What I like best about Star Wars, especially when thinking about my boys and their impressionability, is that the females kick ass. There. I said it. If you must, please forgive the profanity, but seriously…”kick booty” or “kick butt” just makes the characters seem weaker than they truly are. I get so depressed seeing females cast merely as the hot sidekicks in action flicks. Princess Leia has intelligence, determination, and attitude in spades. She may be tiny, but she’s not about to get relegated to the background. Jedi females Aayla Secura, Adi Gallia, and Luminara Unduli are wise and skillful in battle; they are considered equals by their male Jedi peers. And, the villainous females, like Asajj Ventress and Aurra Sing, truly personify the Shakespearean phrase, “Hell hath no fury like a woman scorned.” I love them all. But, what appeals to me the most is that my boys see them and recognize them as powerful in their own right.
Call me crazy, but that’s how I want my boys to see me too. That is one of the reasons that I take on these adventures and that I push myself to achieve. I don’t want them to see me merely as a means to obtain clean laundry and awesome chocolate chip cookies, although I am that as well. I want them to honor that I am capable in many ways. I want them to believe beyond the shadow of a doubt that I am intelligent, strong, determined, and powerful…a force to be reckoned with. If I do my job then perhaps by the end of my time with my sons, they won’t think of me as a strong woman but remember me instead as a strong person.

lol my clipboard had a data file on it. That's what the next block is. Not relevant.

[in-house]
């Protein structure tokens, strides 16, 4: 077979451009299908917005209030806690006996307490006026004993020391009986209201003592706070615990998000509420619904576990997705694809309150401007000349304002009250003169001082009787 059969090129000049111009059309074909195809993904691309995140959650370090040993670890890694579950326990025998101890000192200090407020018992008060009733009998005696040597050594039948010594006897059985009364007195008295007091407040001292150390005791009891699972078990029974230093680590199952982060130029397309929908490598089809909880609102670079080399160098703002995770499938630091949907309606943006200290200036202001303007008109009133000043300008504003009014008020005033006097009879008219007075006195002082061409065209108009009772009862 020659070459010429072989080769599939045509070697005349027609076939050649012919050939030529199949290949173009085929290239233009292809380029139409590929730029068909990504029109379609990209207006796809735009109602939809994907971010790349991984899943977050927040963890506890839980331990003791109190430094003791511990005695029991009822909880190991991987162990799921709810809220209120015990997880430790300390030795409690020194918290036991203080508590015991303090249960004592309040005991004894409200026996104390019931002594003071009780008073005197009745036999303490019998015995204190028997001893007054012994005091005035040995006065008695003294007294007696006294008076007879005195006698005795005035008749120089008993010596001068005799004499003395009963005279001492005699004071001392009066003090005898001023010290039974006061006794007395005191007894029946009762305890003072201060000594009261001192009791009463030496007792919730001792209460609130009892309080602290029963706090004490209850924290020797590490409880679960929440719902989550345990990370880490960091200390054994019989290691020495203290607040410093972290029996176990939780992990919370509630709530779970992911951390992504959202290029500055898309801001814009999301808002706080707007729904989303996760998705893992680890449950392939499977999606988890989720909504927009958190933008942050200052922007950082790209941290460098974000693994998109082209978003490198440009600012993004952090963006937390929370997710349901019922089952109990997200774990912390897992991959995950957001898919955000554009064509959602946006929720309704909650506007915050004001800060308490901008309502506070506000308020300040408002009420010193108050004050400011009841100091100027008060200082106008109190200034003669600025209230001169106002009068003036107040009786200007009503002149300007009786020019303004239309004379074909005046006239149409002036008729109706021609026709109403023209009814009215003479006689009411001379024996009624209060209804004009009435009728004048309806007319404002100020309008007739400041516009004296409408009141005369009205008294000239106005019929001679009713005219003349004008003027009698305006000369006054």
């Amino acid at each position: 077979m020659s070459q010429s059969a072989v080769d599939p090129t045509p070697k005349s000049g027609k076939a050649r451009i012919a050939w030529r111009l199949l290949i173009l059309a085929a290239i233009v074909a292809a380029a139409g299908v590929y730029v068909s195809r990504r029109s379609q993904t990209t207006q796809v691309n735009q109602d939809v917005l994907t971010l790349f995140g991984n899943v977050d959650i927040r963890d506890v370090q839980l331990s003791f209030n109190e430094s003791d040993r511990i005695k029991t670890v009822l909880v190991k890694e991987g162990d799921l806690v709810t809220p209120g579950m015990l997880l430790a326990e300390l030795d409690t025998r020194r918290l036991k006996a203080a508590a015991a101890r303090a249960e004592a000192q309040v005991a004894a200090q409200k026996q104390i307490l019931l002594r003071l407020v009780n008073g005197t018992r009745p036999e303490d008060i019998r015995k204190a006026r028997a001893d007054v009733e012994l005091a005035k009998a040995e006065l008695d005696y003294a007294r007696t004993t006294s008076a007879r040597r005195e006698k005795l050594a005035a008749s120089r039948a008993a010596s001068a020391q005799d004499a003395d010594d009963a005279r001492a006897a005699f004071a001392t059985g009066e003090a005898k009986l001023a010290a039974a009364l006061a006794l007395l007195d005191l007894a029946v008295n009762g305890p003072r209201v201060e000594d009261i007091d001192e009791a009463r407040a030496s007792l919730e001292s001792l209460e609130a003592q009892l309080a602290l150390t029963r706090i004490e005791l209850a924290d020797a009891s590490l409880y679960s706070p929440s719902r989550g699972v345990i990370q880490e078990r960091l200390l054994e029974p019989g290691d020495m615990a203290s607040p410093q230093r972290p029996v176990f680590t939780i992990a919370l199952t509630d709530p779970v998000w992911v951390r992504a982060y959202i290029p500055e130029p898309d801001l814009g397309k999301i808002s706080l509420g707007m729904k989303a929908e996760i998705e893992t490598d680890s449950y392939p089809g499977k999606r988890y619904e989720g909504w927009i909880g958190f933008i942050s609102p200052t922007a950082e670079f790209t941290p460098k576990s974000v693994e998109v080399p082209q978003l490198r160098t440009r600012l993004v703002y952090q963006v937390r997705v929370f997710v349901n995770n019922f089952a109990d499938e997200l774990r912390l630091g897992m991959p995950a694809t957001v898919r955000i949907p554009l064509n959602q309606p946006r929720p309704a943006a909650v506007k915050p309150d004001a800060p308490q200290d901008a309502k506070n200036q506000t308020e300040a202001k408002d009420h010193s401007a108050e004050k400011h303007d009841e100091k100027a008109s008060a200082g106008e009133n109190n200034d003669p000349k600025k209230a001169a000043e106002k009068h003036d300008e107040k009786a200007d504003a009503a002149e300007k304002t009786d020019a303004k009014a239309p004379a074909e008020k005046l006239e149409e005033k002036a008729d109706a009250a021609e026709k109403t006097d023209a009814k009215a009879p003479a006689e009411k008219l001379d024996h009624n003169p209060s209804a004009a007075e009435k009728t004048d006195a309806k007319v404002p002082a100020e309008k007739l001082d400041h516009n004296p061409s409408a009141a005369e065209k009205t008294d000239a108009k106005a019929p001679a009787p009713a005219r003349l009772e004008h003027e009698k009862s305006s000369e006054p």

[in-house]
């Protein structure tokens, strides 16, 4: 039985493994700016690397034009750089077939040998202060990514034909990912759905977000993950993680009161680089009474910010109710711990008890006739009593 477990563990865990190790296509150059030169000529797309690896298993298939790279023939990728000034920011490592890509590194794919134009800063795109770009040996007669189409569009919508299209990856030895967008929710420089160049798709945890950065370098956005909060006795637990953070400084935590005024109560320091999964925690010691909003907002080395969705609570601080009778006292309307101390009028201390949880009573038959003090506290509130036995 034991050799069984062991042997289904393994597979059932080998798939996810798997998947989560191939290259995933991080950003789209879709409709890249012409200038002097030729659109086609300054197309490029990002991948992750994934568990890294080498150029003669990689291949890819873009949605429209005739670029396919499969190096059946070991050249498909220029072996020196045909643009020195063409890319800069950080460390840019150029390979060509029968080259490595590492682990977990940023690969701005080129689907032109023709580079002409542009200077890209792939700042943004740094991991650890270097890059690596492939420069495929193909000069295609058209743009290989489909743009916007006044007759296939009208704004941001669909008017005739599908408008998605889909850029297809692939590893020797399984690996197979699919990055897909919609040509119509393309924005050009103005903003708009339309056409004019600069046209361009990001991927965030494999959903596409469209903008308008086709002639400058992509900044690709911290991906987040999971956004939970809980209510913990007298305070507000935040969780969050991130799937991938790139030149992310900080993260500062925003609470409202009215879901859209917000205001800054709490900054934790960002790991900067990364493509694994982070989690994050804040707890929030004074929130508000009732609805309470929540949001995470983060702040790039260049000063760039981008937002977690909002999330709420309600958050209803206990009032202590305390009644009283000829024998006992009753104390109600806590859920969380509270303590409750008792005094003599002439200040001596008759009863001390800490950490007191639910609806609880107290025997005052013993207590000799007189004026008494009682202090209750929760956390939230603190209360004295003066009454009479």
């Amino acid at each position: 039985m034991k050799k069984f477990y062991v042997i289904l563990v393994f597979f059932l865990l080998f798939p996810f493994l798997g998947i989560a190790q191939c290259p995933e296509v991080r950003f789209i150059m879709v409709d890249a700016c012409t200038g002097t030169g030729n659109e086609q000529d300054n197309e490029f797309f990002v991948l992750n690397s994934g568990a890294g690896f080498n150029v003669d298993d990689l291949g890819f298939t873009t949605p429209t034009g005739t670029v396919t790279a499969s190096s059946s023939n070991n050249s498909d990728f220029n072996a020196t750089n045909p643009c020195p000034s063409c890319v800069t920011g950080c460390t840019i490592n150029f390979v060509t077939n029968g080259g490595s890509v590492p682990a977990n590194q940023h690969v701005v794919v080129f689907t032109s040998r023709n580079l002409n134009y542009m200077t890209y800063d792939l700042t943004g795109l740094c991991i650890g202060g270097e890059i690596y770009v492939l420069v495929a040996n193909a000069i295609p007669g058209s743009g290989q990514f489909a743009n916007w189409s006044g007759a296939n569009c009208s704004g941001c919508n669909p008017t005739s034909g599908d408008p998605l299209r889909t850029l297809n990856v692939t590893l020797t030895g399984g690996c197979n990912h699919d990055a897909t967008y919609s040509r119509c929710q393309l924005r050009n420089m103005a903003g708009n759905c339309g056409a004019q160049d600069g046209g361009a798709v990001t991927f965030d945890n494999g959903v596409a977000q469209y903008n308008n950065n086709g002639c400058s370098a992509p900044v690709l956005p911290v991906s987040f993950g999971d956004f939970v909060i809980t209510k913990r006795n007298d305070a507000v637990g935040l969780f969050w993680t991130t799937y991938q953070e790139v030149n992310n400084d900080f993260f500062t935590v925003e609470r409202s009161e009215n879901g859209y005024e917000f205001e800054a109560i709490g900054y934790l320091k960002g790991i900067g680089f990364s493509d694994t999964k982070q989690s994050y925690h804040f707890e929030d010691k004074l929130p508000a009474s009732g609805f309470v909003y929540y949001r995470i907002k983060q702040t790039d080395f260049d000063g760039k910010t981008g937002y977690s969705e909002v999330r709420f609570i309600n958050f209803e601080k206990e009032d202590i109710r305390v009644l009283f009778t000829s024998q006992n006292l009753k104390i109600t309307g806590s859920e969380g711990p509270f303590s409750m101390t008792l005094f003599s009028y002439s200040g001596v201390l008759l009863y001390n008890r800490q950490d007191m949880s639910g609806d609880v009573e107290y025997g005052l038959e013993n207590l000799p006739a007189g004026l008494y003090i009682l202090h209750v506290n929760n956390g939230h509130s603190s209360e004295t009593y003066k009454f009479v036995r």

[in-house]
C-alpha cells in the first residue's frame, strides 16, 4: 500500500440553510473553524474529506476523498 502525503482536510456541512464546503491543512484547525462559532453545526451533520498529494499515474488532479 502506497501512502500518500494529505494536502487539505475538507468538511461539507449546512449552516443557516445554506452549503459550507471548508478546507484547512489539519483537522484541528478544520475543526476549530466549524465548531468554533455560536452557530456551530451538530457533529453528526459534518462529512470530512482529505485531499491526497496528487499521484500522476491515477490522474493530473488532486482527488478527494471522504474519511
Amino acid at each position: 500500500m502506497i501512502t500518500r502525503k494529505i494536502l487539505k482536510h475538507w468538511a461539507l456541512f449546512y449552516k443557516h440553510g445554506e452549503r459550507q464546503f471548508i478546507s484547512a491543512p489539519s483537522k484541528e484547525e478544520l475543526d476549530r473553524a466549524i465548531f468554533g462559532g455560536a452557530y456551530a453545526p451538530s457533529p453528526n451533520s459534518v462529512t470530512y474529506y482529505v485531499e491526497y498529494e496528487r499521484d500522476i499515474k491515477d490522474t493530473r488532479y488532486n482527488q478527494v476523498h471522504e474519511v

So, as I sit here today coming up with a loose training plan for the upcoming spring and summer months, I think of those Star Wars females. I envision applying my inner Jedi to achieve great personal successes this summer, no matter how difficult the challenge might be. I imagine using Jedi mind tricks to convince others to watch my children so I can spend hours in my bike saddle. And, I know that by the end of summer 2011 when I have achieved all my short-term goals, I will be even more powerful than I am today. Go forth with Jedi strength and kick ass, my friends. May the force be with you.